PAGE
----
Macron pays homage to Battle of France
An important but little-known conflict during WWII finds context in war against coronavirus
President Emmanuel Macron led commemorations of the French resistance to Nazi Germany's invasion of France on Sunday, visiting two villages in the northern part of the country.
In the process, he paid tribute to then-Colonel Charles de Gaulle, who led troops on May 17, 1940 in the Battle of Montcornet to slow encroaching German forces there. From 1958 until 1969, De Gaulle served as the 18th president of France.
Macron's first stop was the small village of Dizy-le-Gros, which lies in the Aisne department in Hauts-de-France, and a monument there to the 60,000 who died. Despite the size of the conflict, it is little known to many when it comes to WWII history.
The president then spoke at a war memorial in the nearby village of Les-Villes-aux-Bois-les-Dizy, where he honored de Gaulle in the Battle of Montcornet, also known as the Battle of France, at the start of World War II, for his leading an armored division against the Germans.
De Gaulle's men managed to slow the opposing forces but ultimately were defeated.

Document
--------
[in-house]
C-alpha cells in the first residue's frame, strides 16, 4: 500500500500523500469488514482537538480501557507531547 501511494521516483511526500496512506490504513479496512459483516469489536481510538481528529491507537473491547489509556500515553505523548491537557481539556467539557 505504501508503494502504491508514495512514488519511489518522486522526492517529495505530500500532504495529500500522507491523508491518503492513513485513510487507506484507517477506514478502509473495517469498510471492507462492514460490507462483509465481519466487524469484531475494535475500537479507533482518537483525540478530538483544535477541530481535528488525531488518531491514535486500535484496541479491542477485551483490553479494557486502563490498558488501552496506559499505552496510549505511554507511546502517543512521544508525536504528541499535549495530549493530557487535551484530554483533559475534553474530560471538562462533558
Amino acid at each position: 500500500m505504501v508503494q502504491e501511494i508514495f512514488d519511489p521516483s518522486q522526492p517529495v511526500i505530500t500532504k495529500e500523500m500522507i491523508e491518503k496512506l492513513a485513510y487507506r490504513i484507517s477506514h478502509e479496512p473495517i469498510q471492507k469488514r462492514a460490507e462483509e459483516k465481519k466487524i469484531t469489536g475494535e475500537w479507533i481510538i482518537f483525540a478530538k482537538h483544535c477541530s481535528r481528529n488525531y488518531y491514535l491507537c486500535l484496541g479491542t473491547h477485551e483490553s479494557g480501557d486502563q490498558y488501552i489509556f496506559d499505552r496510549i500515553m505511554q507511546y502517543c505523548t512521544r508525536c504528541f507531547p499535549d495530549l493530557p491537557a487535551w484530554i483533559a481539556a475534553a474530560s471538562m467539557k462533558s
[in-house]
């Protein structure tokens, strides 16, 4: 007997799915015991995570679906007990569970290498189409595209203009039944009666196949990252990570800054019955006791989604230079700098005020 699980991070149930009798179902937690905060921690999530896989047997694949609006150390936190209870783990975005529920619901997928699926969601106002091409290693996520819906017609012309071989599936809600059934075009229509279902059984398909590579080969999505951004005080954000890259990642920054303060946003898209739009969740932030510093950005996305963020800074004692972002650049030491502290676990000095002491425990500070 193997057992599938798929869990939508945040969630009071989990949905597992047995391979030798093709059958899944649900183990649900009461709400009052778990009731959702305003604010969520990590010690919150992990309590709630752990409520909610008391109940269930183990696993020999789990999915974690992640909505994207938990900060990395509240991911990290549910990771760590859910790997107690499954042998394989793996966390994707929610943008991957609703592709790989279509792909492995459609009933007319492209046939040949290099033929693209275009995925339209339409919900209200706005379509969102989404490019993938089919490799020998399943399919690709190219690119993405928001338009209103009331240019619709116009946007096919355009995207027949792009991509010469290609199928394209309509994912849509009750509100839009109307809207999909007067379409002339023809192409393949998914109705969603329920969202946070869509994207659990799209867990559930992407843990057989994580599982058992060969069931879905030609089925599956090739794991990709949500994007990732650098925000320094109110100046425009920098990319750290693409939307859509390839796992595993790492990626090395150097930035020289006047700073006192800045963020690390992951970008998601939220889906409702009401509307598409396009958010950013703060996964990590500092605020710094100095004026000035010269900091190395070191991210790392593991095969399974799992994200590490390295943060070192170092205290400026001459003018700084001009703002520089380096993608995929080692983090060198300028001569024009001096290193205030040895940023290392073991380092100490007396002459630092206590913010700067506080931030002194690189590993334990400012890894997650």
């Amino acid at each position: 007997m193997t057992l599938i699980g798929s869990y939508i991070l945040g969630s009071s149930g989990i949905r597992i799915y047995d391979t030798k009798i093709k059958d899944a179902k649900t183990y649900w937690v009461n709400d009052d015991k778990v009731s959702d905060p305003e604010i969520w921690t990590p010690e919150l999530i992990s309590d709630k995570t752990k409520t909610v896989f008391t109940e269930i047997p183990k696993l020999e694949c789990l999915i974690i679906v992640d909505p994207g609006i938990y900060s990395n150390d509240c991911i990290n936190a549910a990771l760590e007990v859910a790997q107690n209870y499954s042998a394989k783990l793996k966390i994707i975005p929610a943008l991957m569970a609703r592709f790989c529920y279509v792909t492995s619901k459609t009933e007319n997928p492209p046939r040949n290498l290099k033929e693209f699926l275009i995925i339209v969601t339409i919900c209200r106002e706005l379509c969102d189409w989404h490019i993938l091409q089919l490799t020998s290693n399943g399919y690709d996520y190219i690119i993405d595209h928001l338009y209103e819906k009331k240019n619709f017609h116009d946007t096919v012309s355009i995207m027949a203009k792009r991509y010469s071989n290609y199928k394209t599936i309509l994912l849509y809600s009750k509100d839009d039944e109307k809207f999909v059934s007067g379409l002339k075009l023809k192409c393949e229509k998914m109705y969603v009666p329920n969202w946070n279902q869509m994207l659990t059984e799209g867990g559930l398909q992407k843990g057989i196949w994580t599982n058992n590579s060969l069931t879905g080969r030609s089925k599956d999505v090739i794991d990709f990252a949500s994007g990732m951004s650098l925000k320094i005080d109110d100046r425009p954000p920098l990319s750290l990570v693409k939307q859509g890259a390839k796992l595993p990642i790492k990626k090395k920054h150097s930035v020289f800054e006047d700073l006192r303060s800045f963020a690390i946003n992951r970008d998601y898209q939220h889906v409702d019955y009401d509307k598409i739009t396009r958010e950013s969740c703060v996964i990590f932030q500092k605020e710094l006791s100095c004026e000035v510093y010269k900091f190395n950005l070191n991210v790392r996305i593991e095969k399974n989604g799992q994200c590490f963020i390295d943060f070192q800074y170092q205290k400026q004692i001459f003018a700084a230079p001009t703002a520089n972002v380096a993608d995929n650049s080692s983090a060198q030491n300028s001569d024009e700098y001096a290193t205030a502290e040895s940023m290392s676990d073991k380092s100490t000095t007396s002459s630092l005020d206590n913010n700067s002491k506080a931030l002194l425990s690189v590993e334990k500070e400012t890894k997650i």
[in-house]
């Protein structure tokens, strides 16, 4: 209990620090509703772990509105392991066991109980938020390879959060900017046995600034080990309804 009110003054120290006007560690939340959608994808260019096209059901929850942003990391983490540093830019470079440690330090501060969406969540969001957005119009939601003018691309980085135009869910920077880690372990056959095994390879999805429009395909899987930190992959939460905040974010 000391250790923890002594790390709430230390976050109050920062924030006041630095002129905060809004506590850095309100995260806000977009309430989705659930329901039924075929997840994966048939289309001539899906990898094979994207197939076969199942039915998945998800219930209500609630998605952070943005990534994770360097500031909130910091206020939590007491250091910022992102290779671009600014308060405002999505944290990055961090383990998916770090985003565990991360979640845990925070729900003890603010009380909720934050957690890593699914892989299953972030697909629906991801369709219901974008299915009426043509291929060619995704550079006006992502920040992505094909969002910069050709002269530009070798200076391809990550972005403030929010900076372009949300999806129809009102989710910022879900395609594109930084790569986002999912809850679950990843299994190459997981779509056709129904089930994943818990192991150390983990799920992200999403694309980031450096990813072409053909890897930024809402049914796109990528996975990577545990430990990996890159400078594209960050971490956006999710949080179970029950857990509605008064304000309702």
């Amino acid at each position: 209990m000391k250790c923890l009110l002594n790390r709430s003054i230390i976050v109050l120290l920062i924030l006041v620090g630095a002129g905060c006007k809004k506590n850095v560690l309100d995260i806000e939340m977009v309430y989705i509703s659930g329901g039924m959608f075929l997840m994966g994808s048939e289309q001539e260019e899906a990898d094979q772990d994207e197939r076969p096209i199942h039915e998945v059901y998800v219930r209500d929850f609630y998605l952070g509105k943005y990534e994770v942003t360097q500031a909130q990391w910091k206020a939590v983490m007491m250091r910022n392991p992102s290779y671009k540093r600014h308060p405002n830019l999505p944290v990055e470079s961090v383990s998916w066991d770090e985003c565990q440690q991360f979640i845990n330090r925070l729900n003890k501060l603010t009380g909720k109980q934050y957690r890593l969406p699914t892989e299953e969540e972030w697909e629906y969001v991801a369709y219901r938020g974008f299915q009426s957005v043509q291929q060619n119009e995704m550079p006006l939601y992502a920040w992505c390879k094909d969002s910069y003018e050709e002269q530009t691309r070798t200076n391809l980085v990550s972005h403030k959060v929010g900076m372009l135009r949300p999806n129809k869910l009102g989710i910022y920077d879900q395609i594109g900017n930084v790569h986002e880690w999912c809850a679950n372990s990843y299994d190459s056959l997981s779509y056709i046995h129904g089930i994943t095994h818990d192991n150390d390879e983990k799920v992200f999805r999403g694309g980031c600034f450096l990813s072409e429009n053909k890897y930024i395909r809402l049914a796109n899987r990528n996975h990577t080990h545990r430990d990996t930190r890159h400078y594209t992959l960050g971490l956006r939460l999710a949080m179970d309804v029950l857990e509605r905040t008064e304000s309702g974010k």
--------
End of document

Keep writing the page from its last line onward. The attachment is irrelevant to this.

"The battle was lost, but there are one-day defeats which carry within them the germ of victories to come. The Battle of Montcornet is of this one," Macron said in commemorating the combat, and with it, the leader and eventual founder of the Fifth Republic of France.
The president's speech came at a time when France is marking another significant battle in history, that against the novel coronavirus. Macron has repeatedly framed the experience as a conflict, with the phrase "We are at war, against an invisible enemy."
His commemorative words Sunday draw a parallel between an event 80 years ago and one today that form the "French spirit of resistance."
"De Gaulle tells us that France is strong when it knows its destiny, when it stands united, when it seeks the path of cohesion in the name of a certain idea of France, which brings us together beyond the discord," said the president.
This was Macron’s first major trip outside Ile-de-France since the coronavirus pandemic consumed the country two months ago, forcing him to focus on matters closest to the capital.Anadolu Agency website contains only a portion of the news stories offered to subscribers in the AA News Broadcasting System (HAS), and in summarized form. Please contact us for subscription options.